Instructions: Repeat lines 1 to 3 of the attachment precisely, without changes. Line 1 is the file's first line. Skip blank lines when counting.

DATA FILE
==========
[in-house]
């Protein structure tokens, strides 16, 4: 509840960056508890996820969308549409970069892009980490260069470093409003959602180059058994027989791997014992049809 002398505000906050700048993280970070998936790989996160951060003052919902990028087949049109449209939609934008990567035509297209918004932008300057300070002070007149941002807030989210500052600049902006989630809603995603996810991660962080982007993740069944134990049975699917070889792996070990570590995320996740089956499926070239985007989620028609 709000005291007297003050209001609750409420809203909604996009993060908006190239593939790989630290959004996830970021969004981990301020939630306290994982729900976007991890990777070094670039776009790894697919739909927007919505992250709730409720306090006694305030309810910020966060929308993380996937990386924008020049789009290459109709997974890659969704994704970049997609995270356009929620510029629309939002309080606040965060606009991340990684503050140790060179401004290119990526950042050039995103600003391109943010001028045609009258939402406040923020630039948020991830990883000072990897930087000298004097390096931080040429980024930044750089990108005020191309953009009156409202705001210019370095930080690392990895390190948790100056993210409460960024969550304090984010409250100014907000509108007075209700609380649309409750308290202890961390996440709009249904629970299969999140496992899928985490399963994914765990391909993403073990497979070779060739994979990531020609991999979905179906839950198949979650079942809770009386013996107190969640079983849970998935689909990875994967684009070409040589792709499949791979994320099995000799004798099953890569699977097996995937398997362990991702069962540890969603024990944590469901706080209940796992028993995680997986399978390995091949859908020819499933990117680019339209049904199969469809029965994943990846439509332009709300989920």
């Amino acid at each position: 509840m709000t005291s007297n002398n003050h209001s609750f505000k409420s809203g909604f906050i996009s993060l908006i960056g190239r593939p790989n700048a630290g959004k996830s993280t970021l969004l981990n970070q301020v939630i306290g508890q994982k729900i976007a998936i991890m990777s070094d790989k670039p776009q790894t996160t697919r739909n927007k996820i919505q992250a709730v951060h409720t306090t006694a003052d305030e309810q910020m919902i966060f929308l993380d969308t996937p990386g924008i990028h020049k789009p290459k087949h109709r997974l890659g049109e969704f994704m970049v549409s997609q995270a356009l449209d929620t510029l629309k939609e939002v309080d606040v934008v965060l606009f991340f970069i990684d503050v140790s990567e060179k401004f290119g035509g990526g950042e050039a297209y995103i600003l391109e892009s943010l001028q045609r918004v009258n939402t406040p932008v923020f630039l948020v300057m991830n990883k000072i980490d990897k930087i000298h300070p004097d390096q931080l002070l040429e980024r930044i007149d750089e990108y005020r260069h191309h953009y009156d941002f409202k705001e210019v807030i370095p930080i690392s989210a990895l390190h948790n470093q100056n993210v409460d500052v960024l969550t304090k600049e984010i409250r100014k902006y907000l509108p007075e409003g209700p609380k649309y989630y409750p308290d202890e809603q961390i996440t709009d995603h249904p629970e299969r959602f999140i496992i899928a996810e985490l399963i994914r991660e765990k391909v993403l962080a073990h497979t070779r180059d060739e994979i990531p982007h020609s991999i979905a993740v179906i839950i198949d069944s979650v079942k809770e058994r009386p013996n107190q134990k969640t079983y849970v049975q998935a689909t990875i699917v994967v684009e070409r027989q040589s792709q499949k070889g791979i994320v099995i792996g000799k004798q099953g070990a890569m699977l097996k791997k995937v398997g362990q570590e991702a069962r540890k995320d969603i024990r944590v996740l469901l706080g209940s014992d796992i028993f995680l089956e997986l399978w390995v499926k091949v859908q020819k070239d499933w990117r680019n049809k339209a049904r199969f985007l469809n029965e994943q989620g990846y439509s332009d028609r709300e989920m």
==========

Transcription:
[in-house]
């Protein structure tokens, strides 16, 4: 509840960056508890996820969308549409970069892009980490260069470093409003959602180059058994027989791997014992049809 002398505000906050700048993280970070998936790989996160951060003052919902990028087949049109449209939609934008990567035509297209918004932008300057300070002070007149941002807030989210500052600049902006989630809603995603996810991660962080982007993740069944134990049975699917070889792996070990570590995320996740089956499926070239985007989620028609 709000005291007297003050209001609750409420809203909604996009993060908006190239593939790989630290959004996830970021969004981990301020939630306290994982729900976007991890990777070094670039776009790894697919739909927007919505992250709730409720306090006694305030309810910020966060929308993380996937990386924008020049789009290459109709997974890659969704994704970049997609995270356009929620510029629309939002309080606040965060606009991340990684503050140790060179401004290119990526950042050039995103600003391109943010001028045609009258939402406040923020630039948020991830990883000072990897930087000298004097390096931080040429980024930044750089990108005020191309953009009156409202705001210019370095930080690392990895390190948790100056993210409460960024969550304090984010409250100014907000509108007075209700609380649309409750308290202890961390996440709009249904629970299969999140496992899928985490399963994914765990391909993403073990497979070779060739994979990531020609991999979905179906839950198949979650079942809770009386013996107190969640079983849970998935689909990875994967684009070409040589792709499949791979994320099995000799004798099953890569699977097996995937398997362990991702069962540890969603024990944590469901706080209940796992028993995680997986399978390995091949859908020819499933990117680019339209049904199969469809029965994943990846439509332009709300989920």
């Amino acid at each position: 509840m709000t005291s007297n002398n003050h209001s609750f505000k409420s809203g909604f906050i996009s993060l908006i960056g190239r593939p790989n700048a630290g959004k996830s993280t970021l969004l981990n970070q301020v939630i306290g508890q994982k729900i976007a998936i991890m990777s070094d790989k670039p776009q790894t996160t697919r739909n927007k996820i919505q992250a709730v951060h409720t306090t006694a003052d305030e309810q910020m919902i966060f929308l993380d969308t996937p990386g924008i990028h020049k789009p290459k087949h109709r997974l890659g049109e969704f994704m970049v549409s997609q995270a356009l449209d929620t510029l629309k939609e939002v309080d606040v934008v965060l606009f991340f970069i990684d503050v140790s990567e060179k401004f290119g035509g990526g950042e050039a297209y995103i600003l391109e892009s943010l001028q045609r918004v009258n939402t406040p932008v923020f630039l948020v300057m991830n990883k000072i980490d990897k930087i000298h300070p004097d390096q931080l002070l040429e980024r930044i007149d750089e990108y005020r260069h191309h953009y009156d941002f409202k705001e210019v807030i370095p930080i690392s989210a990895l390190h948790n470093q100056n993210v409460d500052v960024l969550t304090k600049e984010i409250r100014k902006y907000l509108p007075e409003g209700p609380k649309y989630y409750p308290d202890e809603q961390i996440t709009d995603h249904p629970e299969r959602f999140i496992i899928a996810e985490l399963i994914r991660e765990k391909v993403l962080a073990h497979t070779r180059d060739e994979i990531p982007h020609s991999i979905a993740v179906i839950i198949d069944s979650v079942k809770e058994r009386p013996n107190q134990k969640t079983y849970v049975q998935a689909t990875i699917v994967v684009e070409r027989q040589s792709q499949k070889g791979i994320v099995i792996g000799k004798q099953g070990a890569m699977l097996k791997k995937v398997g362990q570590e991702a069962r540890k995320d969603i024990r944590v996740l469901l706080g209940s014992d796992i028993f995680l089956e997986l399978w390995v499926k091949v859908q020819k070239d499933w990117r680019n049809k339209a049904r199969f985007l469809n029965e994943q989620g990846y439509s332009d028609r709300e989920m």